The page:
Human exposure to mercury in a compact fluorescent lamp manufacturing area: By food (rice and fish) consumption and occupational exposure

Peng LIANG, Xinbin FENG, Chan ZHANG, Jin ZHANG, Yucheng CAO, Qiongzhi YOU, Anna Oi Wah LEUNG, Ming Hung WONG, Sheng Chun WU

Research output: Contribution to journalArticle

22 Citations (Scopus)

Abstract

To investigate human Hg exposure by food consumption and occupation exposure in a compact fluorescent lamp (CFL) manufacturing area, human hair and rice samples were collected from Gaohong town, Zhejiang Province, China. The mean values of total mercury (THg) and methylmercury (MeHg) concentrations in local cultivated rice samples were significantly higher than in commercial rice samples which indicated that CFL manufacturing activities resulted in Hg accumulation in local rice samples. For all of the study participants, significantly higher THg concentrations in human hair were observed in CFL workers compared with other residents. In comparison, MeHg concentrations in human hair of residents whose diet consisted of local cultivated rice were significantly higher than those who consumed commercial rice. These results demonstrated that CFL manufacturing activities resulted in THg accumulation in the hair of CFL workers. However, MeHg in hair were mainly affected by the sources of rice of the residents. Copyright © 2014 Elsevier Ltd. All rights reserved.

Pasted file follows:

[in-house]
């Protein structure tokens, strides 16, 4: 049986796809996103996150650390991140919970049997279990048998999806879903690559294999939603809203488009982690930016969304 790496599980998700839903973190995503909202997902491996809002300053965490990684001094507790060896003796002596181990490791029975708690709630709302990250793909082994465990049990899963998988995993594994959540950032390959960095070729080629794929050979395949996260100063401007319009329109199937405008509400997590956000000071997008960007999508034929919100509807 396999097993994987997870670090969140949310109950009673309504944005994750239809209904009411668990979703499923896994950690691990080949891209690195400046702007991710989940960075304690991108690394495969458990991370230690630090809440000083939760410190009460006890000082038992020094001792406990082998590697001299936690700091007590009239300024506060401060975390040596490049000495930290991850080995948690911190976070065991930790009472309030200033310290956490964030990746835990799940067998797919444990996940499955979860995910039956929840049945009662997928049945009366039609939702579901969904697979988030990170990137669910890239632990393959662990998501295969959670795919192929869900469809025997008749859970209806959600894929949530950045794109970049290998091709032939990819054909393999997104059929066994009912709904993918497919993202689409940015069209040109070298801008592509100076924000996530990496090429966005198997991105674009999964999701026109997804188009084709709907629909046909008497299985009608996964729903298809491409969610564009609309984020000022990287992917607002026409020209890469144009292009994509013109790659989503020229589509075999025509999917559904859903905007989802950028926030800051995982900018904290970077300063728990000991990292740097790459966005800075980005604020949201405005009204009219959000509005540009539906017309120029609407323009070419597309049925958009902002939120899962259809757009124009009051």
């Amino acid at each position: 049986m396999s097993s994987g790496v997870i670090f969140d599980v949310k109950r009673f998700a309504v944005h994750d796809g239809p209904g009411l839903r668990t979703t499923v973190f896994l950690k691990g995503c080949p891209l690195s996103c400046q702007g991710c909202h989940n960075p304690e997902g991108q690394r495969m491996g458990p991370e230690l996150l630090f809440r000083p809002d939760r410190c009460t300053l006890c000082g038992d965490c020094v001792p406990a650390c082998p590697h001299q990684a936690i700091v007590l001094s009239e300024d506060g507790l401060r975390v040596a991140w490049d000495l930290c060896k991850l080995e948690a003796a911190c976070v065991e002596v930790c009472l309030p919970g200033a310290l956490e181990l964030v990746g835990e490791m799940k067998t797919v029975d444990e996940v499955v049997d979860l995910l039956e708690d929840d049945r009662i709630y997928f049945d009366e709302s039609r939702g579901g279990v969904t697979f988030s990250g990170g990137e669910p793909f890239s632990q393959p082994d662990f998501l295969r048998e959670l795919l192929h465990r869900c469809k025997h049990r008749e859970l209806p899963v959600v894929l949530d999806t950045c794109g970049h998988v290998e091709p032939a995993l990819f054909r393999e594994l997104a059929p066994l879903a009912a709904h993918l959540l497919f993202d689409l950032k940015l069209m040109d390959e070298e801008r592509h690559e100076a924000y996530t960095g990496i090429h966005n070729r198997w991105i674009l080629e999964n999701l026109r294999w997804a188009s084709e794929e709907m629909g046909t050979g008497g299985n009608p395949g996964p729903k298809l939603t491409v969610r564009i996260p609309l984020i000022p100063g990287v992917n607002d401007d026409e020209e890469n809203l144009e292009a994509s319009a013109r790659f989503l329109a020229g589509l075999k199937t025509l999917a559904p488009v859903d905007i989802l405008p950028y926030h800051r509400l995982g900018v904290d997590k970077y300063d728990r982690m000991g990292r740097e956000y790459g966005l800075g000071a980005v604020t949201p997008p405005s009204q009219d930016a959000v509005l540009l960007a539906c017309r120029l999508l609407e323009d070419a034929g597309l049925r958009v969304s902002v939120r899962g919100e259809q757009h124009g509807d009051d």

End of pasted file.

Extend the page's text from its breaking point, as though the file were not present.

Original languageEnglish
Pages (from-to)126-132
JournalEnvironmental Pollution
Volume198
DOIs
Publication statusPublished - 2015

Citation

Liang, P., Feng, X., Zhang, C., Zhang, J., Cao, Y., You, Q., ... Wu, S.-C. (2015). Human exposure to mercury in a compact fluorescent lamp manufacturing area: By food (rice and fish) consumption and occupational exposure. Environmental Pollution, 198, 126-132. doi: 10.1016/j.envpol.2014.12.036.

Keywords

  • Mercury
  • Compact fluorescent lamps
  • Methylmercury exposure
  • Rice

Fingerprint Dive into the research topics of 'Human exposure to mercury in a compact fluorescent lamp manufacturing area: By food (rice and fish) consumption and occupational exposure'. Together they form a unique fingerprint.